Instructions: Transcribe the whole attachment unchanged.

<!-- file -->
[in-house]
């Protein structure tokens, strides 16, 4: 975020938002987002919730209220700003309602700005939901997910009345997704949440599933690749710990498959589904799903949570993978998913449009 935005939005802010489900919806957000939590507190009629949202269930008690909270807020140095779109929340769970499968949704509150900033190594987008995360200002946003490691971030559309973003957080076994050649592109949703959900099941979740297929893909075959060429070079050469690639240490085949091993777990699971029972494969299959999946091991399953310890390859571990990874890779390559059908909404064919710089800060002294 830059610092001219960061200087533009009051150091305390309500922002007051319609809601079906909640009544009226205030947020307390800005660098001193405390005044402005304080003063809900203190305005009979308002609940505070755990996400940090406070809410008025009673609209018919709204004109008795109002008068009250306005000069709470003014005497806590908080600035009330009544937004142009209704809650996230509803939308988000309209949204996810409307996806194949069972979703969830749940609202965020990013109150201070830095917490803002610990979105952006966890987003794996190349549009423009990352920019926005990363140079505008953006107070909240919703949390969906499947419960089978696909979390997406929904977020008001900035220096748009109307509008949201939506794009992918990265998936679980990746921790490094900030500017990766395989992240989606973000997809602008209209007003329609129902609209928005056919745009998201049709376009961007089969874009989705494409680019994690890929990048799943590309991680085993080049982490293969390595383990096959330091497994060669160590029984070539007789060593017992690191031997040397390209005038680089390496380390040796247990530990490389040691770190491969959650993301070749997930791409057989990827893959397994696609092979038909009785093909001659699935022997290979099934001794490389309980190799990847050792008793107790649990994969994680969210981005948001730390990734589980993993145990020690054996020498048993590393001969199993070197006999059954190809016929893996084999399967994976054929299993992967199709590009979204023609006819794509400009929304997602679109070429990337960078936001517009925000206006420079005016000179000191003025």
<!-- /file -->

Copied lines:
[in-house]
């Protein structure tokens, strides 16, 4: 975020938002987002919730209220700003309602700005939901997910009345997704949440599933690749710990498959589904799903949570993978998913449009 935005939005802010489900919806957000939590507190009629949202269930008690909270807020140095779109929340769970499968949704509150900033190594987008995360200002946003490691971030559309973003957080076994050649592109949703959900099941979740297929893909075959060429070079050469690639240490085949091993777990699971029972494969299959999946091991399953310890390859571990990874890779390559059908909404064919710089800060002294 830059610092001219960061200087533009009051150091305390309500922002007051319609809601079906909640009544009226205030947020307390800005660098001193405390005044402005304080003063809900203190305005009979308002609940505070755990996400940090406070809410008025009673609209018919709204004109008795109002008068009250306005000069709470003014005497806590908080600035009330009544937004142009209704809650996230509803939308988000309209949204996810409307996806194949069972979703969830749940609202965020990013109150201070830095917490803002610990979105952006966890987003794996190349549009423009990352920019926005990363140079505008953006107070909240919703949390969906499947419960089978696909979390997406929904977020008001900035220096748009109307509008949201939506794009992918990265998936679980990746921790490094900030500017990766395989992240989606973000997809602008209209007003329609129902609209928005056919745009998201049709376009961007089969874009989705494409680019994690890929990048799943590309991680085993080049982490293969390595383990096959330091497994060669160590029984070539007789060593017992690191031997040397390209005038680089390496380390040796247990530990490389040691770190491969959650993301070749997930791409057989990827893959397994696609092979038909009785093909001659699935022997290979099934001794490389309980190799990847050792008793107790649990994969994680969210981005948001730390990734589980993993145990020690054996020498048993590393001969199993070197006999059954190809016929893996084999399967994976054929299993992967199709590009979204023609006819794509400009929304997602679109070429990337960078936001517009925000206006420079005016000179000191003025």